Drake Erritt, 11, of Somers, got himself a pair of slightly used boots Sunday afternoon.
He won them at the Webster County 4-H Project Fall Tack Sale the same way any other savvy bidder wins an auction - with enough of a nod so the auctioneer sees him but not enough to tip off the other buyers.
Even though he got to bid and win all by himself, the boots were heading for the feet of his grandfather, John Erritt, who was sitting next to him.
-Messenger photo by Hans Madsen
Garrett Barker, 11, of Manson, holds up a jug of fly spray Sunday afternoon at the Webster County 4-H Horse Project Fall Tack Sale as auctioneer Mike Grady looks for bids.
They were just his size, even if not exactly 100 percent his style.
"That doesn't make any difference for that price," he said of the $35 purchase.
The auction was held at the Webster County Fairgrounds.
Erritt was happy to help out the current crop of participants.
"I was in 4-H myself," he said.
His family members continue to participate.
"I have three granddaughters that ride the barrels and a grandson that likes the bulls," he said. "We're into it pretty big."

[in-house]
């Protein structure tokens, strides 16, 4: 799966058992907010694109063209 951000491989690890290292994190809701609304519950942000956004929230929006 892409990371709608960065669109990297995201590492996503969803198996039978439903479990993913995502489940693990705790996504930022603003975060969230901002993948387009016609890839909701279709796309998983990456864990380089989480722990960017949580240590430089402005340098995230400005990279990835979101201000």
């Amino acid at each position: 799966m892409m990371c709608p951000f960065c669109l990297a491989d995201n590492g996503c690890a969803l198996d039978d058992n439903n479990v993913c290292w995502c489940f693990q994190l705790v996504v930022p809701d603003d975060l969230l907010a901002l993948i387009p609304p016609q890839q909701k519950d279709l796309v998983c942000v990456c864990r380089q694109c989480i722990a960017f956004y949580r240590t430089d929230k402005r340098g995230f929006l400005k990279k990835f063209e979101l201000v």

Sonya Bailey, of Lehigh, said she came to the sale looking for a bargain, but also to lighten her own inventory a bit.
"I brought some to sell to try to help the kids," she said.
Those items included bridles and blankets. She has plenty of equine company at home.
"I have four and one in the oven," she said.
There's really no limit to what can be bought and sold at the auction. Items included a photo book about cowboys, two jugs of fly spray, a 50-pound bag of horse feed, lots of blankets, buckets, a few art items and even a set of well-cared-for boots in ever increasing children's sizes.
For those who might have lost theirs, yes, there were two cowboy hats available.
Michael Erritt, of Callender, is the superintendent of the 4-H Horse Project. He said that they have been hosting the Tack Sales for four years in the spring. Sunday's sale was the first sale they've hosted in the fall. He said they will continue to do two a year.
Proceeds go back into the program.
"It all goes back to pay for awards, trophies, year-end buckles and judges' fees," he said.
He expects the sale to raise between $1,000 and $1,500.
"That's about a quarter of what we need," he said.
More than 30 students are involved in the 4-H Horse Project, he said.
He's pretty open-minded about what goes in the sale too.
"As long as it has anything to do with horses," he said, pausing briefly as his eye came to rest on a cowboy alarm clock, "or horse decorations."
Garrett Barker, 11, of Manson, attended the auction with his parents, Kevin and Jacy Barker. She said they came to help support the 4-H program and that they usually purchase something.
Two items Garrett Barker wouldn't be bidding on, though, were nearby - a cowboy statue and a pair of cowboy hats.
The art was a firm, "No."
The hats, "I have enough."